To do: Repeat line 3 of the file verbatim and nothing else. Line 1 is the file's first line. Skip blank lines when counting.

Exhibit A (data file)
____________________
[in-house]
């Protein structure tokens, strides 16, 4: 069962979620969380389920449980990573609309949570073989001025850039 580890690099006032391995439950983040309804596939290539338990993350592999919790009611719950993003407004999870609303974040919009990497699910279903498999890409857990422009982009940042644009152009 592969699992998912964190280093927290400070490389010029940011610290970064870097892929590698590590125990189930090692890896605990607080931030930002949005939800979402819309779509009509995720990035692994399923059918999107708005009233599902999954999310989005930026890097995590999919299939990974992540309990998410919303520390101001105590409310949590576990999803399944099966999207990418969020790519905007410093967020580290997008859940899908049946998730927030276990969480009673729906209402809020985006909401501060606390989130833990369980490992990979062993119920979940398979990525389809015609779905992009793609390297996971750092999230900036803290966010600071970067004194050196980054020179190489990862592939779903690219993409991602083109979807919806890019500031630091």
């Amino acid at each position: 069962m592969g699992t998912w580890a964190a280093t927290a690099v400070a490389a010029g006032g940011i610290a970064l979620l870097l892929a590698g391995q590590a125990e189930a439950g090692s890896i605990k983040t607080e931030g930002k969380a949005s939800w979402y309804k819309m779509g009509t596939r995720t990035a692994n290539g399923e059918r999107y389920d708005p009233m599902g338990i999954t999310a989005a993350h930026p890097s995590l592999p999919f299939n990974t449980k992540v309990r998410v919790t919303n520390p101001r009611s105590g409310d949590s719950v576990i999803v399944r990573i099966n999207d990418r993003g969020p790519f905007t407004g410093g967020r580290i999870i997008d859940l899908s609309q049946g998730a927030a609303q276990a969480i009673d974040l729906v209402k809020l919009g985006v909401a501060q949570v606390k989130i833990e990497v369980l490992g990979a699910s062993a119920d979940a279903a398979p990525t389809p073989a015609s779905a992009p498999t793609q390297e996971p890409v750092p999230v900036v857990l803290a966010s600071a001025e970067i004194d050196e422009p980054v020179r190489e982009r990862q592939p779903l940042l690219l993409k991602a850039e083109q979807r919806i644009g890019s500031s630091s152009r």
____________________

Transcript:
């Amino acid at each position: 069962m592969g699992t998912w580890a964190a280093t927290a690099v400070a490389a010029g006032g940011i610290a970064l979620l870097l892929a590698g391995q590590a125990e189930a439950g090692s890896i605990k983040t607080e931030g930002k969380a949005s939800w979402y309804k819309m779509g009509t596939r995720t990035a692994n290539g399923e059918r999107y389920d708005p009233m599902g338990i999954t999310a989005a993350h930026p890097s995590l592999p999919f299939n990974t449980k992540v309990r998410v919790t919303n520390p101001r009611s105590g409310d949590s719950v576990i999803v399944r990573i099966n999207d990418r993003g969020p790519f905007t407004g410093g967020r580290i999870i997008d859940l899908s609309q049946g998730a927030a609303q276990a969480i009673d974040l729906v209402k809020l919009g985006v909401a501060q949570v606390k989130i833990e990497v369980l490992g990979a699910s062993a119920d979940a279903a398979p990525t389809p073989a015609s779905a992009p498999t793609q390297e996971p890409v750092p999230v900036v857990l803290a966010s600071a001025e970067i004194d050196e422009p980054v020179r190489e982009r990862q592939p779903l940042l690219l993409k991602a850039e083109q979807r919806i644009g890019s500031s630091s152009r």